• Documenting the security checks
  • Identifying when, where or for what a development is needed
  • Identifying possible risks for each data category
  • Determining how to handle security breaches


By lessening, the Guidelines mean the timely retention and neutralization (deletion, destruction or anonymization) of personal data. The Guidelines state that data controllers should not store personal data longer than it is needed, and if they do for archiving purposes, they should store it in more secure environments. Companies usually forget about archived data along with the security measures needed to protect data. Now, the data controllers must do the exact opposite and provide additional security measures for archived data.


The first and most important cybersecurity measure that the Guidelines mention is using firewall and gateway. In addition to that, the Guidelines offer several security measures:

  • Patch management
  • Software updates and checks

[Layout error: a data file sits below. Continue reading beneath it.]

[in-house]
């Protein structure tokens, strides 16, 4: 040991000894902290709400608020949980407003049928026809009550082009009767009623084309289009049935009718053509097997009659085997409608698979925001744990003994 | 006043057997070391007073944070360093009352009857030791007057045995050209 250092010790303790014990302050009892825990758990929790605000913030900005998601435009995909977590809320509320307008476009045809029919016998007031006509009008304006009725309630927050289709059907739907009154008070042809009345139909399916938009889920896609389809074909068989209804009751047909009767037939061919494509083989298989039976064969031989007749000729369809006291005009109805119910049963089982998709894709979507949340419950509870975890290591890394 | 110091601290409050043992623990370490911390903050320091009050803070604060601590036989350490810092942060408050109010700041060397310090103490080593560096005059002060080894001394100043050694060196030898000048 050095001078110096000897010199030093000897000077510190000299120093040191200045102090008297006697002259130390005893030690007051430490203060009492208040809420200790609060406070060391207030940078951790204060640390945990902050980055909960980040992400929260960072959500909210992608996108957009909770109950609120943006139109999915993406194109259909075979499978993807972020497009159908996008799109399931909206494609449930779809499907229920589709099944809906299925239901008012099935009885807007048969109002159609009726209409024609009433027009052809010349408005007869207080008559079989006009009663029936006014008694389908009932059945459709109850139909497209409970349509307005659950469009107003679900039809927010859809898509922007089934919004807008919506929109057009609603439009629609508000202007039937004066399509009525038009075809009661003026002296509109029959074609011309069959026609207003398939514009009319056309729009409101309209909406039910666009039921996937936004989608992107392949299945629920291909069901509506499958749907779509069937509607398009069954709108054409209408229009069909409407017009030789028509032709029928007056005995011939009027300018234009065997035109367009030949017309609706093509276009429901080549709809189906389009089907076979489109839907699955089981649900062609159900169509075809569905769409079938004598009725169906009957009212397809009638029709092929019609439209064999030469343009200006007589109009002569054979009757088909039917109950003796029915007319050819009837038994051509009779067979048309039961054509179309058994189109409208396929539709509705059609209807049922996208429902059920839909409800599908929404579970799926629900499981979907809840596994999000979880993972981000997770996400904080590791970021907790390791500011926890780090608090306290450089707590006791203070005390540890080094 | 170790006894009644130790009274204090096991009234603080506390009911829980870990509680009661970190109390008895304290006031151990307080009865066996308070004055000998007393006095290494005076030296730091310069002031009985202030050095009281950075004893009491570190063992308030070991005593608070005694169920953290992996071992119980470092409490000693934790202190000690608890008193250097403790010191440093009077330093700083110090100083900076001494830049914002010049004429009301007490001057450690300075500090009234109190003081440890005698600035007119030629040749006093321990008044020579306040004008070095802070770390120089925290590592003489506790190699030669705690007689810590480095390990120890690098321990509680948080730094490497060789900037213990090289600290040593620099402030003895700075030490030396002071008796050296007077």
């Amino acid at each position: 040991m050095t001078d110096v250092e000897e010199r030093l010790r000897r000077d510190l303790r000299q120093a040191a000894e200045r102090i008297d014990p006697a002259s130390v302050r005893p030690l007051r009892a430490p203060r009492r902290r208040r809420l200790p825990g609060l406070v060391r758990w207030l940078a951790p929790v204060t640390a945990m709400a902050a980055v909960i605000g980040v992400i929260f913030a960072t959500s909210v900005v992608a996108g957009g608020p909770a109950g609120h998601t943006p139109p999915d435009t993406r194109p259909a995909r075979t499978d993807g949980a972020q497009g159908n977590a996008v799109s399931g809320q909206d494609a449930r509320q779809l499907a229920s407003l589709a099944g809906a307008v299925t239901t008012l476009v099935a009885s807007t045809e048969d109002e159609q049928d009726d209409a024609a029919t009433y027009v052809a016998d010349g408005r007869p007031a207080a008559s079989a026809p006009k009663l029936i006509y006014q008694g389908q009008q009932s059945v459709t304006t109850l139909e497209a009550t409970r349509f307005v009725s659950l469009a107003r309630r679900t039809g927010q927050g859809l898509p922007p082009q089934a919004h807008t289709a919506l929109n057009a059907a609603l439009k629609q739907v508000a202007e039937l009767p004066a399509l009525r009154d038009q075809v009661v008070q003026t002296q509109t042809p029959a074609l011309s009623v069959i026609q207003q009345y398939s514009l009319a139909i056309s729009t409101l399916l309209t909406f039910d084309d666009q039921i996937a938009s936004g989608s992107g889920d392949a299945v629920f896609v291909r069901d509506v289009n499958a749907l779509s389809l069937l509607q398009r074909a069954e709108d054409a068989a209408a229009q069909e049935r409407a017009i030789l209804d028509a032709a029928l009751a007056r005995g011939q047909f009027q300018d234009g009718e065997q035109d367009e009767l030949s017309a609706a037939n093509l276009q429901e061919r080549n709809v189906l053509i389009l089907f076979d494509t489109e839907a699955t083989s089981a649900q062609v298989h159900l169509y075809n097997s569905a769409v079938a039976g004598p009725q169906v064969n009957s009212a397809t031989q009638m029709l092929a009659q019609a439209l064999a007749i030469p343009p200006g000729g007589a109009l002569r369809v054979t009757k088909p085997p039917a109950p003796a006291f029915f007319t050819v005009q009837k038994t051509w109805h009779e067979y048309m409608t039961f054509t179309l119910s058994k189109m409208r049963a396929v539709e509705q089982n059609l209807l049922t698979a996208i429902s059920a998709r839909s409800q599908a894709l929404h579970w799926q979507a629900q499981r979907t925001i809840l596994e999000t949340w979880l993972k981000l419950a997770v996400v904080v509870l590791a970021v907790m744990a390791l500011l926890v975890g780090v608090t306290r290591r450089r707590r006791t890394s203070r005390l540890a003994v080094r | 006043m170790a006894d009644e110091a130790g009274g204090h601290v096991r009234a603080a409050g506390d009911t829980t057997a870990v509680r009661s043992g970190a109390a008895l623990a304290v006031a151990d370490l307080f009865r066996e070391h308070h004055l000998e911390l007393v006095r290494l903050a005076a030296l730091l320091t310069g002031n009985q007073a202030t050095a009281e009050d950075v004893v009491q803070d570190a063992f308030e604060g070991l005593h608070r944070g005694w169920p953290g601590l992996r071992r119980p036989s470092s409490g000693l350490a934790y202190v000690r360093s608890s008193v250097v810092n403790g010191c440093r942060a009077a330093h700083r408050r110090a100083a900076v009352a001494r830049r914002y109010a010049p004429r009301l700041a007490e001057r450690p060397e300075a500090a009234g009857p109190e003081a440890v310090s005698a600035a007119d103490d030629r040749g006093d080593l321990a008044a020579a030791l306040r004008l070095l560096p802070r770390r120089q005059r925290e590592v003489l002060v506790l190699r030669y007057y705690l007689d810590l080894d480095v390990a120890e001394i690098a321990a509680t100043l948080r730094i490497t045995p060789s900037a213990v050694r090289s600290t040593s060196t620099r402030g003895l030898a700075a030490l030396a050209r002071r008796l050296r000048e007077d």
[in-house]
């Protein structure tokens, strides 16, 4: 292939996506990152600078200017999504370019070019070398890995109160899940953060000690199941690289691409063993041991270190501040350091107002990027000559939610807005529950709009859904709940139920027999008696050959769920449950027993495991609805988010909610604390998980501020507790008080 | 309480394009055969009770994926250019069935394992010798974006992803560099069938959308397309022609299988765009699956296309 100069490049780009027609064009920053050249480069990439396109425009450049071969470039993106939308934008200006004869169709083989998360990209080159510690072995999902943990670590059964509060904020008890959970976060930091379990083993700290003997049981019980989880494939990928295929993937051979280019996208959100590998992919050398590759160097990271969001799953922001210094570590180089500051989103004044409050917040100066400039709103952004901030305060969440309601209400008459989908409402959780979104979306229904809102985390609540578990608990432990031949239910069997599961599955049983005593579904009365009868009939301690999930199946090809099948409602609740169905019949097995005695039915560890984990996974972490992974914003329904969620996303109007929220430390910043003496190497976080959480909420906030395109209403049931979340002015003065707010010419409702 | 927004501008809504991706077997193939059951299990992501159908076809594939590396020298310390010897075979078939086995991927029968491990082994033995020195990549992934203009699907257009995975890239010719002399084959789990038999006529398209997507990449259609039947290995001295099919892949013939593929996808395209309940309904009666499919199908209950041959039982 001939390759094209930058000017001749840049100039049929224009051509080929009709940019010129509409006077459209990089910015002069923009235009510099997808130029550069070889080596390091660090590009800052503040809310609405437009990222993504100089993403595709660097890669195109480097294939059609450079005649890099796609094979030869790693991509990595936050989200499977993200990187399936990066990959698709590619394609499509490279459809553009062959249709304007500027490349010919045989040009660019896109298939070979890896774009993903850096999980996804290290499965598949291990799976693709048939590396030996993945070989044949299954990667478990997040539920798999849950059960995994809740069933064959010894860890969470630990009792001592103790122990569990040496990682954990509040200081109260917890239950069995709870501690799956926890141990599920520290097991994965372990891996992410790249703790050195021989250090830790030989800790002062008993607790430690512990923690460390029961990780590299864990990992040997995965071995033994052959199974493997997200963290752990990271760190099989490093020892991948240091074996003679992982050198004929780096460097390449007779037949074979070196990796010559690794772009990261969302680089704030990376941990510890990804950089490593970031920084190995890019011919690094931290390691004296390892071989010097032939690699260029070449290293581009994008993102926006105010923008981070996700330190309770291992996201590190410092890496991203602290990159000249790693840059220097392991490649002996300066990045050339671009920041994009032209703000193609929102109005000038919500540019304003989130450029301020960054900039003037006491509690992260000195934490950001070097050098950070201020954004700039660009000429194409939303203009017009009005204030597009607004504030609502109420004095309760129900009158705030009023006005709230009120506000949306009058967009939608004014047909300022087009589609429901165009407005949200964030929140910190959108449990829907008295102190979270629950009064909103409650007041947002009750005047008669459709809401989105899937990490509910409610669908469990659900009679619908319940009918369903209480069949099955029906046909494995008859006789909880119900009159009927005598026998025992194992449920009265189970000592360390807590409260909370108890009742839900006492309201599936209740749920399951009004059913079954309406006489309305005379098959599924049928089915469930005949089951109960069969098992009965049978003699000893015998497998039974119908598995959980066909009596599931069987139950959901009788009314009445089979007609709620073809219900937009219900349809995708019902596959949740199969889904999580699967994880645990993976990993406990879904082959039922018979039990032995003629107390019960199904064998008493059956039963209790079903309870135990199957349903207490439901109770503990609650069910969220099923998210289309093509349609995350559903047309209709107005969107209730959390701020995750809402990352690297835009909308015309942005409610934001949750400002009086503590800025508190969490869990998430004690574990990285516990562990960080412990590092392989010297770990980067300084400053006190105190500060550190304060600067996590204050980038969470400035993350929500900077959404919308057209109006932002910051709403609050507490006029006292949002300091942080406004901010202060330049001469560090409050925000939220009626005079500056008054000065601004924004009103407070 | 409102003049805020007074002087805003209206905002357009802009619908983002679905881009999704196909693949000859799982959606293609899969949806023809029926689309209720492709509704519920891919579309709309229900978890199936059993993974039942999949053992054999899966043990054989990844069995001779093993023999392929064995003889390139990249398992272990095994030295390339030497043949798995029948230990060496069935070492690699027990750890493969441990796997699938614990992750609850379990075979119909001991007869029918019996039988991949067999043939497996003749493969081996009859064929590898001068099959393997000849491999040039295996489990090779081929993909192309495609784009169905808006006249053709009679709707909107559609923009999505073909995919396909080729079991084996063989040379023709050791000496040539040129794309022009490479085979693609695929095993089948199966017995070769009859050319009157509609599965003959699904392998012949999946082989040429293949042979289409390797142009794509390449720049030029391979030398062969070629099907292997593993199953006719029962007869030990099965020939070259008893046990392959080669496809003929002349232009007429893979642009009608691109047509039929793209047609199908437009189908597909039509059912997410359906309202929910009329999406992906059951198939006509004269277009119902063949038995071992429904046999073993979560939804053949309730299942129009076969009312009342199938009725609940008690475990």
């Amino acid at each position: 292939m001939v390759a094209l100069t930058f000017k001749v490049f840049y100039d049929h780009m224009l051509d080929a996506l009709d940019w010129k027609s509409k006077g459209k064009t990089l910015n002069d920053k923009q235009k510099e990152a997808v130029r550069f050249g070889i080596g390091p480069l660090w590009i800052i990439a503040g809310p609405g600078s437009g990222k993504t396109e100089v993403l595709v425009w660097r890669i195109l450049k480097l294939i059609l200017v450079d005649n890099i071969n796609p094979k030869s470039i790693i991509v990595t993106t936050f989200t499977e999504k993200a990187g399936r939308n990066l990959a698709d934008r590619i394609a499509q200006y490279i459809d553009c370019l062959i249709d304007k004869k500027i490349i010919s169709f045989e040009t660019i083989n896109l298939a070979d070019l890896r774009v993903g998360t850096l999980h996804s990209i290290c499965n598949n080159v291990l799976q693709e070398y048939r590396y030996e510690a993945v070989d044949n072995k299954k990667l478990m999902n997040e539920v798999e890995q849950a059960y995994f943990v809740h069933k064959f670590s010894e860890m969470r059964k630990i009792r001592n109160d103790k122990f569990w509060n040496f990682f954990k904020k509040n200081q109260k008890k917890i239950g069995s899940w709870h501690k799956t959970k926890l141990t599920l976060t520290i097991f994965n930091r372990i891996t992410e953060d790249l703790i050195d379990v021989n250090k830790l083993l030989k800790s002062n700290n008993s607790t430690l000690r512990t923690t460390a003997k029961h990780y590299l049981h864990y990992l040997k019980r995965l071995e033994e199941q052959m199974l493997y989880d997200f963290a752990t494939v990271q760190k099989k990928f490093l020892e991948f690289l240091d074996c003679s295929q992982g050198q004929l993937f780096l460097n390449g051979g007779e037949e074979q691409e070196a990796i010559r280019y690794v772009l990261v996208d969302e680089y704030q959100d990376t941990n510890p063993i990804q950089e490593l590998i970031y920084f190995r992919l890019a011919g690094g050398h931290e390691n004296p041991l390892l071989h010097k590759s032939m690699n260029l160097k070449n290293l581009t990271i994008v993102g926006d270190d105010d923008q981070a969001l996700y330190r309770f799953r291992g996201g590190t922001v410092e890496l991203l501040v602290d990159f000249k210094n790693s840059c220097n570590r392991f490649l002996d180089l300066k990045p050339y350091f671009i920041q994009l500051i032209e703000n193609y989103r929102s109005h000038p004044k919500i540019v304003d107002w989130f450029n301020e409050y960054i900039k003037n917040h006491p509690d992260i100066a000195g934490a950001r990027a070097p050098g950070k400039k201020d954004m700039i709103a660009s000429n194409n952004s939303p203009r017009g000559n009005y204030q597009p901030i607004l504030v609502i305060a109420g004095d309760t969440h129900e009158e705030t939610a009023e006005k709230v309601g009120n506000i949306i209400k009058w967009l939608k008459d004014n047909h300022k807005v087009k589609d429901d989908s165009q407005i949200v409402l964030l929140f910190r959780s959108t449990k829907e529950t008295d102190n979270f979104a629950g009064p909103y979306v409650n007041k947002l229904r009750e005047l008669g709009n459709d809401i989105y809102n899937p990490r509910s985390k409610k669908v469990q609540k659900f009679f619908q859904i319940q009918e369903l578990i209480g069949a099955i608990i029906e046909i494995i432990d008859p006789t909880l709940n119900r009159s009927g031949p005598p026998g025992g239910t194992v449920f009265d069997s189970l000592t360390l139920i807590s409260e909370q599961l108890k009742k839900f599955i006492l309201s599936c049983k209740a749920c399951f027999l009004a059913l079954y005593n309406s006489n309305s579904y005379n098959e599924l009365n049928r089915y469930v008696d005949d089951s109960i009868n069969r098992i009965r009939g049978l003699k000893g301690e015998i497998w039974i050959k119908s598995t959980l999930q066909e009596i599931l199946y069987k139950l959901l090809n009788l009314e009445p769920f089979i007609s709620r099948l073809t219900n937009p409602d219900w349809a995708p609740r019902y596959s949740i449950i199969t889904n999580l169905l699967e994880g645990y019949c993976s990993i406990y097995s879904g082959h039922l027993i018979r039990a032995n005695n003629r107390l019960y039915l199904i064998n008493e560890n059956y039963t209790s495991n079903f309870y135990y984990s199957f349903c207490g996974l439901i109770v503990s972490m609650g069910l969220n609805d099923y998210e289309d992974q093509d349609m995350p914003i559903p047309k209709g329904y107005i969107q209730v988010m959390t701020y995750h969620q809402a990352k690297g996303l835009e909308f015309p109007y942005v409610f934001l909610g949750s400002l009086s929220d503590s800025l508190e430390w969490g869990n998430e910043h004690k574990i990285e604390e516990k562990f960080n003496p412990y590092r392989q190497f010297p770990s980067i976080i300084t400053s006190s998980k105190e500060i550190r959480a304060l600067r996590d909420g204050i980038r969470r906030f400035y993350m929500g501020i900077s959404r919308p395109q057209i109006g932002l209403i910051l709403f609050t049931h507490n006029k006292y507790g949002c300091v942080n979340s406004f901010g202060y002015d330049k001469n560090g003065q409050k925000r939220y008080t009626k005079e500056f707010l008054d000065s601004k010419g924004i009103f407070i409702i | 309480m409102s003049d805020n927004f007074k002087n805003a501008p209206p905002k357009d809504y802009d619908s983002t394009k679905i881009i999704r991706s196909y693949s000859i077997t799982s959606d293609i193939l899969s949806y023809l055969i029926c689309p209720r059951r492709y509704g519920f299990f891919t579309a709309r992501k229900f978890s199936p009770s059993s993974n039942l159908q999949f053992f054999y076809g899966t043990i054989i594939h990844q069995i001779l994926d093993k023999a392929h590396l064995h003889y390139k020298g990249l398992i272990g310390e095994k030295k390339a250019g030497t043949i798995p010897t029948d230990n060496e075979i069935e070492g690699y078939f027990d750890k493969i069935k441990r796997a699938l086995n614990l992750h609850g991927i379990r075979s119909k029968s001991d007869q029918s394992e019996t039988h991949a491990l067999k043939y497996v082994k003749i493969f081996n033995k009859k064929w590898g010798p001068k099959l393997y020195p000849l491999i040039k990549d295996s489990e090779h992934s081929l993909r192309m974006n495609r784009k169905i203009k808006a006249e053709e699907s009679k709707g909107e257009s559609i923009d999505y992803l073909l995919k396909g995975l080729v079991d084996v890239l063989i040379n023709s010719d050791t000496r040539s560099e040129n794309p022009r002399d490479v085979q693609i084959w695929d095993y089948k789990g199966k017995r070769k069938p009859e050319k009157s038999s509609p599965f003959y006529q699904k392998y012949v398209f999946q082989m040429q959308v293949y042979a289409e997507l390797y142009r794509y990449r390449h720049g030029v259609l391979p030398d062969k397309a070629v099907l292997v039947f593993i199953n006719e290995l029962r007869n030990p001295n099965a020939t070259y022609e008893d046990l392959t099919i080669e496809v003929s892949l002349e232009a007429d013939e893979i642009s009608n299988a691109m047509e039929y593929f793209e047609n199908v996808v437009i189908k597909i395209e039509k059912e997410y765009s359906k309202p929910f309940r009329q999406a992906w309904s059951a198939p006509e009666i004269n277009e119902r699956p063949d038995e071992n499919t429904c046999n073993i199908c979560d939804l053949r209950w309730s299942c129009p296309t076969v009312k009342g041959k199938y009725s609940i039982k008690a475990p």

• Authorization restriction and distribution based on the need to process personal data
  • System access through username and password
  • More secure passwords (both small and all caps letters, numbers and symbols instead of person-related and easily identifiable passwords)
  • Regular password changes
  • Restriction of wrong password entry count
  • Regular hardware, software, and security checks
  • Antivirus, antispam and similar software/applications
  • Regular system checks for viruses, malware, attacks etc.
  • SSL or more secure connection routes
  • Immediate erasure of unemployed personnel accounts and removing their access

The Guidelines also recommend the data controllers to delete unused software and to form an authorization and control matrix.